DM: Western Balkans has always been very volatile. Currently, Macedonia and Albania do not have major political issues that can become an obstacle in our relations in the near future. We have to improve the infrastructural connections between the two countries, which are disastrous, and the economic cooperation, which is also not on the as high level as it could be. Regarding Serbia, there is a significant space for improvement especially with the entire campaign that was led in Serbia during the pre-electoral period with the usage of the phrase “Macedonian scenario” by the political elite in Serbia. It did not create a good atmosphere for a beginning of the new relations. Maybe because the government in Serbia did not expect our victory here – that we will be able to create a new government, which was their political mistake.
Our intention and our president’s intention is to reach out, talk to the partners in Serbia and to the President and Prime Minister, discuss the issues and the problems because we also believe that these problems are created politically to be used for election purposes. There are no real problems, especially not among the people. We will try to create regional initiative so that we can create a significantly better atmosphere for the economy with the countries of the region, and above all living conditions of the people.
EWB: How do you comment the statements of the Serbian officials, especially after the statements of your party’s president Zoran Zaev that it was “unpleasant to hear about the ‘Macedonian scenario’ in Serbia” and also about the statements that came up after the statement of Zaev that “the officials of Serbia are nationalists”?
DM: It was unpleasant to here for months that the fight against the regime of Nikola Gruevski and against the autocracy here that we had, which was recognised by all international factors. The latest EU report described us as the state in capture, that our fight for democracy was labelled in Serbia as some kind of ‘Macedonian scenario’ and that there are dark Western forces against the previous government of Macedonia. We do not intend to make these statements as an obstacle for our relations with Serbia. We believe that they were for domestic usage and we do not necessarily feel that there are any negative intentions from the Serbian government against Macedonia.
We believe that the countries must cooperate and straighten their relations. Now, that we are going to be meeting, discussing and approaching each other on level of two governments, there will be no major issues. We hope that the atmosphere in Belgrade is the same and that they do understand that the new Macedonian government has nothing to do with it apart from the very opposite – we would really like to cooperate and to improve the relationship and infrastructure, economies. Hopefully, the meetings and discussions we are going to have will generally improve the personal relations that might be burdened by some statements. Although, Zaev and Vučić do not really know each other well, so they will have time to get to know each other in the near future.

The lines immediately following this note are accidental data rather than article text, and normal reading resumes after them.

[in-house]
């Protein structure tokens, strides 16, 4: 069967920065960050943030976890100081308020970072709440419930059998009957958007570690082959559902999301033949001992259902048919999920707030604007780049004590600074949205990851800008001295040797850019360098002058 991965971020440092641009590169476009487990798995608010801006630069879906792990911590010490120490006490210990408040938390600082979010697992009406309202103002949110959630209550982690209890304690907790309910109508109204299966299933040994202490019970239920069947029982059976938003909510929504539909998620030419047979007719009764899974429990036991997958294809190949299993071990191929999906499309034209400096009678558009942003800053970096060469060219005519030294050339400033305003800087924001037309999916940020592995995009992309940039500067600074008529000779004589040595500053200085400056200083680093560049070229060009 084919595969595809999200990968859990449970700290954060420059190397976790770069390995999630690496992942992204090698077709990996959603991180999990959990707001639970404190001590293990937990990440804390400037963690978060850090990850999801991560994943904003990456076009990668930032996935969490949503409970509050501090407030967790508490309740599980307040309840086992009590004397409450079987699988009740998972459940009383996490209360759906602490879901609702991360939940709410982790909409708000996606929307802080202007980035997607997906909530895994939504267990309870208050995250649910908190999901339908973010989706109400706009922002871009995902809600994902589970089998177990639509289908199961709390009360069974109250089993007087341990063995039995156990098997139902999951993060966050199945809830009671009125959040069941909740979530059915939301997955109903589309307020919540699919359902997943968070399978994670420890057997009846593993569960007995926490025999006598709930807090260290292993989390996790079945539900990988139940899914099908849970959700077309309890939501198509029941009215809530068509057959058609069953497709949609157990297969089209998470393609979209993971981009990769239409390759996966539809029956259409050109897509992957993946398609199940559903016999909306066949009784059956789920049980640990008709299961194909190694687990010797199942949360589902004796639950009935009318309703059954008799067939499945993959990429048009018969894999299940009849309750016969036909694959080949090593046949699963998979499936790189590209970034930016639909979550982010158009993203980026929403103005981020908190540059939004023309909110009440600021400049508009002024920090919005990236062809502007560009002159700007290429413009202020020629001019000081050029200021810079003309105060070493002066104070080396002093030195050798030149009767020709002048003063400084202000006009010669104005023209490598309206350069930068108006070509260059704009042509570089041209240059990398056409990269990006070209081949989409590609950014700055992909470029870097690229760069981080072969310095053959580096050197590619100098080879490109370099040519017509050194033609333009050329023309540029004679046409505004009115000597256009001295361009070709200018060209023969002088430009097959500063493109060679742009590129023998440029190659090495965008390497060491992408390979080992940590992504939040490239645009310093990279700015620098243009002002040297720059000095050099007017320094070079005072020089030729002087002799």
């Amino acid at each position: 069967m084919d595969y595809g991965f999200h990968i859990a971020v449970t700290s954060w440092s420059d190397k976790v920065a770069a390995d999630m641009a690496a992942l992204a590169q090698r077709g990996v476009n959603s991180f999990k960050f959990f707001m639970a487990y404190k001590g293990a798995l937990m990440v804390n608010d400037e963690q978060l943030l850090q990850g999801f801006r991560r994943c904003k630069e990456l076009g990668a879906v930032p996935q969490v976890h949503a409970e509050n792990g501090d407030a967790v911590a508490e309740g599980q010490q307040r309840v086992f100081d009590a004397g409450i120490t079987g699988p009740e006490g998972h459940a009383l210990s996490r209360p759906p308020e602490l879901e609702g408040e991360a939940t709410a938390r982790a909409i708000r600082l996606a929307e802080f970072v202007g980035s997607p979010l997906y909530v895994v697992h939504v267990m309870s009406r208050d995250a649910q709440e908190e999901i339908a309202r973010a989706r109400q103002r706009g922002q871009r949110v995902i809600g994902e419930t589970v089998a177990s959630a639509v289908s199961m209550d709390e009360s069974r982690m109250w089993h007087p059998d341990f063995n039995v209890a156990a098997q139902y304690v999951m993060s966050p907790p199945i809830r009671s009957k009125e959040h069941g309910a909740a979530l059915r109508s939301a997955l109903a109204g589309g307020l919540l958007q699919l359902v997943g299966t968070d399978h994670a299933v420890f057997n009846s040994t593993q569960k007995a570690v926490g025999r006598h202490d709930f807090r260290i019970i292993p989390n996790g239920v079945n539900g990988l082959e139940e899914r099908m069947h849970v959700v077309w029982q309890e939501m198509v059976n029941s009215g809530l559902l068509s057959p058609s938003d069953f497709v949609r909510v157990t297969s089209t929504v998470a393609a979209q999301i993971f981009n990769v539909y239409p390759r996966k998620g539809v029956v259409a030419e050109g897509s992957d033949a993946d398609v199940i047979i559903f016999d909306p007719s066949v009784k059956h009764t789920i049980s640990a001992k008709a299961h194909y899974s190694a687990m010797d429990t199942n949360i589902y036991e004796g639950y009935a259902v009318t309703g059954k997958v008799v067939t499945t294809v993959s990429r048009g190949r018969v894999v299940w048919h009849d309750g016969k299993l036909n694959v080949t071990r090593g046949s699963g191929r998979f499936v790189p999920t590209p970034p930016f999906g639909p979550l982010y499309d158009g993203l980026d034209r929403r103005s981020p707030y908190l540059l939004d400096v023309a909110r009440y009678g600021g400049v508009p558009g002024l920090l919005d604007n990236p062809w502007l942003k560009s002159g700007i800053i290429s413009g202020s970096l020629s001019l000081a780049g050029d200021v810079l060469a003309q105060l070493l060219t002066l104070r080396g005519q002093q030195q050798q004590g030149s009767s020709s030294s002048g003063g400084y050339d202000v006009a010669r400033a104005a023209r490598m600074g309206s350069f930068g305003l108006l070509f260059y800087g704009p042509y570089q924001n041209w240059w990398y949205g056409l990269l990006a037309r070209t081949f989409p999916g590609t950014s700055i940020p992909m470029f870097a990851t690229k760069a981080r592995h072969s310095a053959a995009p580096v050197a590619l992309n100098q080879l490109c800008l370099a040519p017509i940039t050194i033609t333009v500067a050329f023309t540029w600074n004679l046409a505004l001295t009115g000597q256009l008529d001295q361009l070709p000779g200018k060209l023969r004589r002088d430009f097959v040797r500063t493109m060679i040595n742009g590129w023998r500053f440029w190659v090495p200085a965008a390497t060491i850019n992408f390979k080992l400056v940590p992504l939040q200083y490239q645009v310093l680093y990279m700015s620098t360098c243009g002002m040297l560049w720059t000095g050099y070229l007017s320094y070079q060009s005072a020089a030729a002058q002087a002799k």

EWB: Do you expect the VMRO-DPMNE to play a constructive role as opposition in Macedonia as well as kind of factor in bilateral relations between the countries, especially with Serbia?
DM: To be sincere, I expect all the worst from them. I hope that they will prove me wrong, but generally, until they go through a process of internal reforms, at least the change of their leader Nikola Gruevski, I do not believe that there is a ground for VMRO-DPMNE to be constructive on any issue, as well as on the issue of international relations. They will try to burden not only our relations with Serbia but also with Greece, Albania, Bulgaria and anyone.
Our approach is to improve the relations, the confidence, to go above the obstacles with the support of the citizens. We hope that they will understand the moment and the situation of the entire country and our region and that they will go above their selfish political interest. Our approach is going to be different from theirs when they were in power, we are not going to conflict with them, but we will try to do the dialogue with them. We will try to get the support of their MPs for the urgent priority reforms, for instance, reform of the judiciary we need the two–third majority. In order to fulfil this goal, it is in our interest that we have their support. We will try to make them a part of this process, so they will have oversight and even control mechanisms. They have to be part of the process.